Big investors follow billionaire Ray Dalio in slamming bitcoin 'casino' as hedge funds pile in
Monday 30th November 2020
Heavyweight investors cast doubt over some predictions that the price could climb higher towards the end of year, claiming bitcoin is now in bubble territory
Bitcoin was on the verge of reaching a record high $20,000 earlier this week, but the cryptocurrency's sharp rise was cut short after its price fell by almost 11% on 26 November -- one of the biggest declines since March.
Heavyweight investors have begun to cast doubt over some predictions that the price could climb higher towards the end of year, claiming bitcoin is now in bubble territory.
Mark Mobius, the veteran emerging markets fund manager, told Financial News: "Trying to predict the price of Bitcoin is a loser's game."
Mobius said bitcoin's current price level is "based on no reliable information", adding its rise is a "casino operation based on all sorts of rumours and speculation".
The skeptical comments follow those of billionaire investor Ray Dalio, founder of hedge fund outfit Bridgewater Associates, who last week took to Twitter to lay out his "problems with bitcoin".
Dalio argued bitcoin was "not very good as a store-hold of wealth" due to its volatility, and that if it threatened established currencies governments would "outlaw it".
READ Is Ray Dalio missing a trick on Bitcoin? Can Twitter change his mind?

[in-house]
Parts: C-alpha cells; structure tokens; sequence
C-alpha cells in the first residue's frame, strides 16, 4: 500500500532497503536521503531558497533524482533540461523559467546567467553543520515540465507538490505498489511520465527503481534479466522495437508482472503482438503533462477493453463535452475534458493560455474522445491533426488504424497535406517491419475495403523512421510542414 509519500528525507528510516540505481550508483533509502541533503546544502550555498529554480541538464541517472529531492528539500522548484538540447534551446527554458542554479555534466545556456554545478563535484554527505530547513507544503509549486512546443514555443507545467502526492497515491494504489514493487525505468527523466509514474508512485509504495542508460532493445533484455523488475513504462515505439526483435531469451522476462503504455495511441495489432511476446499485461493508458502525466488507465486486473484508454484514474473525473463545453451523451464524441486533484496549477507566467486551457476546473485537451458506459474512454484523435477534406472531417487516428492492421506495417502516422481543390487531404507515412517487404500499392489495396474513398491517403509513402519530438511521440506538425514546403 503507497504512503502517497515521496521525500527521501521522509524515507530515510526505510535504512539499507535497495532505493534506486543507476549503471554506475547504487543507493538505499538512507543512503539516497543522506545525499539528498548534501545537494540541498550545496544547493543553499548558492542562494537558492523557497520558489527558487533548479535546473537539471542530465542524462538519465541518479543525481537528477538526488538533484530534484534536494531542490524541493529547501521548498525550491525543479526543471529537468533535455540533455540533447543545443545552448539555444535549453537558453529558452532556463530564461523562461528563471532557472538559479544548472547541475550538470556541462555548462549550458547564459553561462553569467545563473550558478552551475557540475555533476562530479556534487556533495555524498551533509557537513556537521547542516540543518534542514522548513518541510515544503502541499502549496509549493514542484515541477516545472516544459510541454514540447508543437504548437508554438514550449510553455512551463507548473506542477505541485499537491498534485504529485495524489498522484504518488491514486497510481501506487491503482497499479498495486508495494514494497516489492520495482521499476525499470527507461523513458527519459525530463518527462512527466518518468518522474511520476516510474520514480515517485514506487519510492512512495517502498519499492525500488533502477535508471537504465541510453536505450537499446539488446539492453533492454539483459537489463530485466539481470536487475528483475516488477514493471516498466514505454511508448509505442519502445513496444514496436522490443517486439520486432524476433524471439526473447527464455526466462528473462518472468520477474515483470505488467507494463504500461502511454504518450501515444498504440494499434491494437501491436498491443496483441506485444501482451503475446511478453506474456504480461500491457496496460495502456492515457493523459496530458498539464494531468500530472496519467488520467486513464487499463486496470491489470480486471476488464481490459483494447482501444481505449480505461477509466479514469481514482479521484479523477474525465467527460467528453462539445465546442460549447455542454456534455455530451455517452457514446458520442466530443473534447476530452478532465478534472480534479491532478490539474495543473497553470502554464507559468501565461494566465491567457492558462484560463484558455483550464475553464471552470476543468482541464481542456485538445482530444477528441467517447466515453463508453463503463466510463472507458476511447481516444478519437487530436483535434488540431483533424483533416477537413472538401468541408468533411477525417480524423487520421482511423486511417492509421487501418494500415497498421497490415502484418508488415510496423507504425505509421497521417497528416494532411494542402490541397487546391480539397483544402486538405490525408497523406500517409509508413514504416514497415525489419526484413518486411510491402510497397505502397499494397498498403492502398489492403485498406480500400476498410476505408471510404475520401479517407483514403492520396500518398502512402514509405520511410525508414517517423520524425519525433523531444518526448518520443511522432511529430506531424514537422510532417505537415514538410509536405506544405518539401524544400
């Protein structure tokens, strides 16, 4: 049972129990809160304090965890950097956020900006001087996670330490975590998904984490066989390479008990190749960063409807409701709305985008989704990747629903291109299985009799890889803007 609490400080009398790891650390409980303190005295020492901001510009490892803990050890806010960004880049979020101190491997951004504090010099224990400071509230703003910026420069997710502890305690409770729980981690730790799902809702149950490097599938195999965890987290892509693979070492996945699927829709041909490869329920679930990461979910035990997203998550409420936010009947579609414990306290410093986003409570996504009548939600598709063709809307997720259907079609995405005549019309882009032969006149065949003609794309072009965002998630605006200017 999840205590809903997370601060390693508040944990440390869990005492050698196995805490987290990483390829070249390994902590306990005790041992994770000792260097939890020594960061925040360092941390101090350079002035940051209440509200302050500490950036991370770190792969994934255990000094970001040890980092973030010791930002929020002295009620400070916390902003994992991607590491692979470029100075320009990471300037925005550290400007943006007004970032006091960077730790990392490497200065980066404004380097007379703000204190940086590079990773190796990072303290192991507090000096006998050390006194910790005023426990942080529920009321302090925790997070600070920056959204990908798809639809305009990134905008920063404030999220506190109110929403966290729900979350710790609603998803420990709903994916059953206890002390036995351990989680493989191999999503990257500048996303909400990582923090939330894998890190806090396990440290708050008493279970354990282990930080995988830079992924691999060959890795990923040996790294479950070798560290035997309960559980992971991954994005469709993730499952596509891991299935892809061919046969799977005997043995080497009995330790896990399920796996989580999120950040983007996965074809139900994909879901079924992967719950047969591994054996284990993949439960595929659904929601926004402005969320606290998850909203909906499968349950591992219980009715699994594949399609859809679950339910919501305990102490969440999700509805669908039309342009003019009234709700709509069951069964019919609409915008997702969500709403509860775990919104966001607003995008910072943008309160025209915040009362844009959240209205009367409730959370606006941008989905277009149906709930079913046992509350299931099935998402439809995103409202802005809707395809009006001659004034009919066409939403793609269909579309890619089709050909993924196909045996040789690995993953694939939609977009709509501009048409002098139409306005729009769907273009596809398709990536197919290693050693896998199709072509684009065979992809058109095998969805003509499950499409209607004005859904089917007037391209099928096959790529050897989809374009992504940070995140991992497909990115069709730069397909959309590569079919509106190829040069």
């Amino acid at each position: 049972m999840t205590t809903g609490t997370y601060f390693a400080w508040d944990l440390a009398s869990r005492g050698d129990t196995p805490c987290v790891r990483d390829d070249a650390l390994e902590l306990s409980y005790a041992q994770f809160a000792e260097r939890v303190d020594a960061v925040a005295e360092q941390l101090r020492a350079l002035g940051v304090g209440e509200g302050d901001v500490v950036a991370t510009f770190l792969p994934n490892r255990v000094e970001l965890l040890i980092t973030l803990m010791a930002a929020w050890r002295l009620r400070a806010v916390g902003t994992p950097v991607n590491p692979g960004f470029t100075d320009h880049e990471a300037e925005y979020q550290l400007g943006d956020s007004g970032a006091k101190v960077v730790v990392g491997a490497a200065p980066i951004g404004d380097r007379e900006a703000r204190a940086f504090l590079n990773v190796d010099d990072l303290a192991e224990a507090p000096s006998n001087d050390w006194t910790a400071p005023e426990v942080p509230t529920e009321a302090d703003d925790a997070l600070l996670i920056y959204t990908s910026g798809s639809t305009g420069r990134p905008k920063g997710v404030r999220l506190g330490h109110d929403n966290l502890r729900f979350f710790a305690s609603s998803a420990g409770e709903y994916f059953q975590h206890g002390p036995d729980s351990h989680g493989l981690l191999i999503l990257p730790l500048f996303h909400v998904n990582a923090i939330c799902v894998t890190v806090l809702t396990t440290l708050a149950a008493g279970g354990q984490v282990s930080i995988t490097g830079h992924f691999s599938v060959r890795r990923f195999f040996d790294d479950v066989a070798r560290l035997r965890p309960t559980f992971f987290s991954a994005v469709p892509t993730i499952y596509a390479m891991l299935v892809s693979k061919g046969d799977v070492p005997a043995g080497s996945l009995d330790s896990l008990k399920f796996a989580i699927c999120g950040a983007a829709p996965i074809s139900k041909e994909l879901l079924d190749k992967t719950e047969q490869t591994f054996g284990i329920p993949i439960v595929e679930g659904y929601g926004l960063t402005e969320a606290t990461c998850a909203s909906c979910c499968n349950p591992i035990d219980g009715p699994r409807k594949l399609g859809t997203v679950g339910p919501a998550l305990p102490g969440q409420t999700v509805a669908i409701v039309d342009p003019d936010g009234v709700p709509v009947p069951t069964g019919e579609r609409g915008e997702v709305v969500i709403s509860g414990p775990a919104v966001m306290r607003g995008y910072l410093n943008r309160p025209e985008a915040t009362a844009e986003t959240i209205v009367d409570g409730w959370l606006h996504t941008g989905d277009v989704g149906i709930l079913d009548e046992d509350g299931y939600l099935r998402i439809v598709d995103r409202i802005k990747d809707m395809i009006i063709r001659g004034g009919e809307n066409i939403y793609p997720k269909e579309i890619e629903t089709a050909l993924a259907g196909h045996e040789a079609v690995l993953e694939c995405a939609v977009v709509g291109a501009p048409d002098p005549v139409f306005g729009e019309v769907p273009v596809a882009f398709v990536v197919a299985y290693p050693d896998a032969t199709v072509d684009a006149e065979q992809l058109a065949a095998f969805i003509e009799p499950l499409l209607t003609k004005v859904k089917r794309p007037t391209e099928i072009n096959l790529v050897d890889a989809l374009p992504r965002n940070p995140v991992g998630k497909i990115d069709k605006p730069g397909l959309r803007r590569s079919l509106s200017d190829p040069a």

"I can't imagine central banks, big Institutional investors, businesses or multinational companies using it. If I'm wrong about these things I would love to be corrected," Dalio tweeted.
However, some have claimed it may be professional investors, rather than retail investors, who are pushing the price of bitcoin higher. Many institutional investors sat on the sidelines when bitcoin posted its first big rally in 2017, reaching $19,783 before collapsing to as little as $3,248 in late 2018.
Laurent Kssis, managing director at 21Shares, told FN on 20 November that institutional investors were responsible for a sharp increase in inflows into its bitcoin exchange traded product.
The ETP is receiving creations -- the equivalent of inflows -- of as much as $3 million a day. In November last year, it took all month to attract the same amount of new money
READ Hedge funds, not hipsters, may be powering bitcoin's second big rally
Others claim retail investors are still making a play for bitcoin, encouraged by the latest rally.
Vitali Kalesnik, director of research for Europe at Research Affiliates, the US asset manager, said the recent surge experienced by bitcoin "very much looks like a bubble".
He added: "The price levels this week were flirting with the all-time high. Usually to get to that level, buyers would expect some short term gains might be possible.
"What fuels that is the possibility of a lottery like payout, or the price doubling or quadrupling. These expectations generally fuel the bubble."
"Travelling to Monaco or Las Vegas is hard this year, so many people are just putting their money to play on the markets and bitcoin is one of those places."
To contact the author of this story with feedback or news, email David Ricketts